November 2015 - Kemplon Engineering

Taking a Broad View of the Welder Shortage in the United States

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^ An Old Image of Welding for Aircraft Construction – Image Courtesy of Everett Historical at

Sectoral Issue with Wider Implications

Remarking on A. J. Baime’s book: The Arsenal of Democracy: FDR, Detroit, and an Epic Quest to Arm an America at War, witty comedian and television host Jay Leno said that we defeated Hitler because we could build planes faster than the Nazis could shoot them down.

Now, welding is an integral part of making an airplane. Between 1900 and 1950, manufacturing built the economy of the United States. And as is usually the case, its economic impact left a mark on the social fabric. Read More

The Hazards of Welding

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^ Carefully Welded Joints are as Strong as the Base Metal(s) – Image Courtesy of LightCooker at

The Good & Bad of Welding

In many ways, welding is a unique operation. For one, it connects the base material(s) at the molecular level. This makes the weld joint as strong as the base material, and sometimes stronger. Nothing even remotely superficial about it!

A truly versatile process, it finds application in multiple industries viz. automotive, aerospace, wind power, building-construction, transportation, marine structures, and the like. Quite an impressive list, wouldn’t you say?

Welders operate underwater, in confined spaces, over ground, indoors, and outdoors to join materials in multiple positions viz. horizontal, flat, vertical, and overhead. And there are numerous sub-positions under each of these four major positions. Read More

Trans-Caspian International Trade Route (TITR): Silk Route of the Present Day

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^ From China to Turkey – Image Courtesy of Jim Vallee at

A Novel Concept

August 3, 2015 was a day of celebration for the delegates gathered in Baku, Azerbaijan. These representatives from member countries of the Trans-Caspian International Trade Route (TITR) has gathered to welcome the Nomad Express.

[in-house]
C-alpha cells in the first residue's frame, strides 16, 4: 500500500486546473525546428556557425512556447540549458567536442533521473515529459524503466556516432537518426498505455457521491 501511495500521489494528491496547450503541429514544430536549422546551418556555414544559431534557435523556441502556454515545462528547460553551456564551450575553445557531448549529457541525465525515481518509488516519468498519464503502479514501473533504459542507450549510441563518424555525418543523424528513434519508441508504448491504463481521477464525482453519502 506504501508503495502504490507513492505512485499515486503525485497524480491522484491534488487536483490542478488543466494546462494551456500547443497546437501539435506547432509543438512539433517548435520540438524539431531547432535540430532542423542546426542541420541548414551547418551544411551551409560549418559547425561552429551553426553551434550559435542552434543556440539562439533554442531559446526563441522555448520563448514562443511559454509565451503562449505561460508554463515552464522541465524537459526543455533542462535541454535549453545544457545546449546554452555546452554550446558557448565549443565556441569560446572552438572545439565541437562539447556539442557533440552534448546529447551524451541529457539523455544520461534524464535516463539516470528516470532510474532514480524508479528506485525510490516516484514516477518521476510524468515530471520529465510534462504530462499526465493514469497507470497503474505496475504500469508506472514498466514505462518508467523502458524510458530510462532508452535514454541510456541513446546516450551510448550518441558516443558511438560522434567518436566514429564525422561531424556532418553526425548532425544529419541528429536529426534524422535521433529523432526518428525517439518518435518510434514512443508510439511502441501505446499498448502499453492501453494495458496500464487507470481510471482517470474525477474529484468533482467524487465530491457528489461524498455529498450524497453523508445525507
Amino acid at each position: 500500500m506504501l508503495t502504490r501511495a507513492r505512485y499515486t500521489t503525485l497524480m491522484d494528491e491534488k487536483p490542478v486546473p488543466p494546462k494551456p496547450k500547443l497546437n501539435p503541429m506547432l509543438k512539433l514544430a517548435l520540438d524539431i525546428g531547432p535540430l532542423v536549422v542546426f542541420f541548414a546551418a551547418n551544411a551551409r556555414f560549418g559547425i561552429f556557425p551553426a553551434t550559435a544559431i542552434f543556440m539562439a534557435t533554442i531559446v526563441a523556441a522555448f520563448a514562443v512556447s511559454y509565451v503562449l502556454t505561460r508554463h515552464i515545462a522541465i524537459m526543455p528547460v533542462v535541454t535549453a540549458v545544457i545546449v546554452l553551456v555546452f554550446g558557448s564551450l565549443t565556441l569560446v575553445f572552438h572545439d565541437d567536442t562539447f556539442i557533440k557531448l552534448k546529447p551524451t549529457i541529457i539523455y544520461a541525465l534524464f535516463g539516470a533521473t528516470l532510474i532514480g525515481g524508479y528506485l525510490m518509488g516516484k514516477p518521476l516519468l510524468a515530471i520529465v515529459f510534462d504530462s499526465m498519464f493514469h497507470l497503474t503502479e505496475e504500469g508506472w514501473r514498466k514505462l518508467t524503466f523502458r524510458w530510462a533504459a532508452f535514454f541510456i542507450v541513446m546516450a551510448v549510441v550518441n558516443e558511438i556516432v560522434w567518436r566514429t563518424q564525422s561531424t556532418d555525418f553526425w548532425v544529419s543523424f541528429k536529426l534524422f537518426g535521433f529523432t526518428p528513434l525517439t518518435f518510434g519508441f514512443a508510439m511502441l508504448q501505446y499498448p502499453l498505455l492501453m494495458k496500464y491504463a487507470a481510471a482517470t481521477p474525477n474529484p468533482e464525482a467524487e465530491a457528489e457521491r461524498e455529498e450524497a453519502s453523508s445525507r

A container train, the express began its journey in Shihezi in Northern China and arrived at the Alyat Port in Baku, Azerbaijan after traversing 4,000km along the TITR that included crossing the Caspian Sea. This was the first successful transit along the TITR.

Exactly two months later, the second container train arrived in Georgia via Azerbaijan. Shortly thereafter, on October 15 to be precise, the TITR Coordination Committee set up a consortium to promote this project in a serious bid to attract customers to this route. Read More

Rembrandt V5.0 Ship Maneuvering Simulator

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^ Rembrandt V5.0 Ship Maneuvering Simulator in Action – Image Courtesy of BMT Group at

The Need for Deft Ship Maneuvering

In 2014, as many as 2,773 sailors lost their lives in maritime incidents. And although a strong regulatory environment has cut down shipping losses since 2005, any loss of human lives is deplorable. You can never overdo the efforts to cut down such unfortunate incidents.

These are the findings of the report Safety and Shipping Review 2015 by Allianz Global Corporate & Specialty. The report also noted a 32% decline in the number of total ship losses – 75 in 2014 vis-à-vis 110 in 2013. Read More

An Incisive Analysis of Ship Collisions

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^ MV Dona Paz berthed at Tacloban in 1984 – Image Courtesy of lindsaybridge at – Retrieved From

The Tragedy of the MV Dona Paz

December 20, 1987 was an unfortunate day for many onboard the ill fated MV Dona Paz. For, the vessel was the scene of the worst ever peacetime maritime disaster that killed an estimated 4,386 people. Nearly three decades later, the notorious record remains unbroken.

Yes, you read it right. The sinking of the RMS Titanic is not the worst non-military maritime catastrophe, it is the most famous. The Dona Paz collision killed thrice as much as did the Titanic tragedy.